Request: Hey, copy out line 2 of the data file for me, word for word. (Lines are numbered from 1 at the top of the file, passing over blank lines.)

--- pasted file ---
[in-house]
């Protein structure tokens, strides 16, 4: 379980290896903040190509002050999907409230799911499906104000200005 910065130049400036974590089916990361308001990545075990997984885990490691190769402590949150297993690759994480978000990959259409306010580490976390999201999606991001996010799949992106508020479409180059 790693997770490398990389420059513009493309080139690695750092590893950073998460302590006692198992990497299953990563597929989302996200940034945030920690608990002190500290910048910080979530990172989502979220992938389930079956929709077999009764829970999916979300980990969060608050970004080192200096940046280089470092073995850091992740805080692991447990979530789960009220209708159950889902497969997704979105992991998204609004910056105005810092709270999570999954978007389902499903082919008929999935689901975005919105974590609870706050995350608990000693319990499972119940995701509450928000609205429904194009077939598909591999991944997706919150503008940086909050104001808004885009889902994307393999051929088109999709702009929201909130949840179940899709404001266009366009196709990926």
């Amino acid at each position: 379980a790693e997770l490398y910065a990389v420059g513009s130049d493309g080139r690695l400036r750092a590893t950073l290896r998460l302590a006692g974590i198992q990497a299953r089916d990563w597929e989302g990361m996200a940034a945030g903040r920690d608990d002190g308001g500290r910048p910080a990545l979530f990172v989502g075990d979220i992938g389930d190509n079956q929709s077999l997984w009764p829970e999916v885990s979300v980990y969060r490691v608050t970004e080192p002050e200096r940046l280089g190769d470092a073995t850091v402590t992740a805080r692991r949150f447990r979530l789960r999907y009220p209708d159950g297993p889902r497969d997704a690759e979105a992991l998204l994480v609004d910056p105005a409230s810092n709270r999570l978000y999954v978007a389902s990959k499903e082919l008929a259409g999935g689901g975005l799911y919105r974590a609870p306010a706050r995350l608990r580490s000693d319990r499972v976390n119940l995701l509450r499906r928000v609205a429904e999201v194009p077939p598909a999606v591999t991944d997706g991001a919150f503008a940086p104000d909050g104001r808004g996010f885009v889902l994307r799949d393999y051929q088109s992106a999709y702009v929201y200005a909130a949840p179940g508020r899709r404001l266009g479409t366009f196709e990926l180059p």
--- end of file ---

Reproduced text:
């Protein structure tokens, strides 16, 4: 379980290896903040190509002050999907409230799911499906104000200005 910065130049400036974590089916990361308001990545075990997984885990490691190769402590949150297993690759994480978000990959259409306010580490976390999201999606991001996010799949992106508020479409180059 790693997770490398990389420059513009493309080139690695750092590893950073998460302590006692198992990497299953990563597929989302996200940034945030920690608990002190500290910048910080979530990172989502979220992938389930079956929709077999009764829970999916979300980990969060608050970004080192200096940046280089470092073995850091992740805080692991447990979530789960009220209708159950889902497969997704979105992991998204609004910056105005810092709270999570999954978007389902499903082919008929999935689901975005919105974590609870706050995350608990000693319990499972119940995701509450928000609205429904194009077939598909591999991944997706919150503008940086909050104001808004885009889902994307393999051929088109999709702009929201909130949840179940899709404001266009366009196709990926």